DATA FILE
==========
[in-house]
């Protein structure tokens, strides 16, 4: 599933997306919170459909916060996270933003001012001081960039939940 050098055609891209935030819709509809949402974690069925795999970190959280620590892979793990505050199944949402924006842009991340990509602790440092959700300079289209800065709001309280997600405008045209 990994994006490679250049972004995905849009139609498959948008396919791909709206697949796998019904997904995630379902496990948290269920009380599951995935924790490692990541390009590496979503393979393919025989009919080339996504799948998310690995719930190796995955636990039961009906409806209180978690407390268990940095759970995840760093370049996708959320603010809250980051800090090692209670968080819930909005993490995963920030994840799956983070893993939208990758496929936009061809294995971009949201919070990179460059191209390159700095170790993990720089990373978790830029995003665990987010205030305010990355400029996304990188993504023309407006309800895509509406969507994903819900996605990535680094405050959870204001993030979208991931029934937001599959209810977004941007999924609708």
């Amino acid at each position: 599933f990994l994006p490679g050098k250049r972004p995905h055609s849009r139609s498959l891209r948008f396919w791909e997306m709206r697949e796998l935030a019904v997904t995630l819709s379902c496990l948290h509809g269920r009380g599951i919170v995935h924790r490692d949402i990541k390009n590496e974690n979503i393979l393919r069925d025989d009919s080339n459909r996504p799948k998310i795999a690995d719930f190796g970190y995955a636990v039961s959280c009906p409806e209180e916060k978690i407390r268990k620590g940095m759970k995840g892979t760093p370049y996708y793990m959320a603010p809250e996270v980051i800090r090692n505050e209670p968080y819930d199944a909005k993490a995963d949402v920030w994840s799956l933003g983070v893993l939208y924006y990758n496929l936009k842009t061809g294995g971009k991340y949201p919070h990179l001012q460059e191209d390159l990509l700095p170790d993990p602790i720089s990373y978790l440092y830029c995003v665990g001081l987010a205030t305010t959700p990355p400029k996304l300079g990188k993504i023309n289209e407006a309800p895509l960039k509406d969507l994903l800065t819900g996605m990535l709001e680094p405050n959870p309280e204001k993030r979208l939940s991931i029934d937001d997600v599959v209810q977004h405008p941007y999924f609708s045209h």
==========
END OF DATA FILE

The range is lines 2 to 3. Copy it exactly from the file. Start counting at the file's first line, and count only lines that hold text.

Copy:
């Protein structure tokens, strides 16, 4: 599933997306919170459909916060996270933003001012001081960039939940 050098055609891209935030819709509809949402974690069925795999970190959280620590892979793990505050199944949402924006842009991340990509602790440092959700300079289209800065709001309280997600405008045209 990994994006490679250049972004995905849009139609498959948008396919791909709206697949796998019904997904995630379902496990948290269920009380599951995935924790490692990541390009590496979503393979393919025989009919080339996504799948998310690995719930190796995955636990039961009906409806209180978690407390268990940095759970995840760093370049996708959320603010809250980051800090090692209670968080819930909005993490995963920030994840799956983070893993939208990758496929936009061809294995971009949201919070990179460059191209390159700095170790993990720089990373978790830029995003665990987010205030305010990355400029996304990188993504023309407006309800895509509406969507994903819900996605990535680094405050959870204001993030979208991931029934937001599959209810977004941007999924609708």
């Amino acid at each position: 599933f990994l994006p490679g050098k250049r972004p995905h055609s849009r139609s498959l891209r948008f396919w791909e997306m709206r697949e796998l935030a019904v997904t995630l819709s379902c496990l948290h509809g269920r009380g599951i919170v995935h924790r490692d949402i990541k390009n590496e974690n979503i393979l393919r069925d025989d009919s080339n459909r996504p799948k998310i795999a690995d719930f190796g970190y995955a636990v039961s959280c009906p409806e209180e916060k978690i407390r268990k620590g940095m759970k995840g892979t760093p370049y996708y793990m959320a603010p809250e996270v980051i800090r090692n505050e209670p968080y819930d199944a909005k993490a995963d949402v920030w994840s799956l933003g983070v893993l939208y924006y990758n496929l936009k842009t061809g294995g971009k991340y949201p919070h990179l001012q460059e191209d390159l990509l700095p170790d993990p602790i720089s990373y978790l440092y830029c995003v665990g001081l987010a205030t305010t959700p990355p400029k996304l300079g990188k993504i023309n289209e407006a309800p895509l960039k509406d969507l994903l800065t819900g996605m990535l709001e680094p405050n959870p309280e204001k993030r979208l939940s991931i029934d937001d997600v599959v209810q977004h405008p941007y999924f609708s045209h």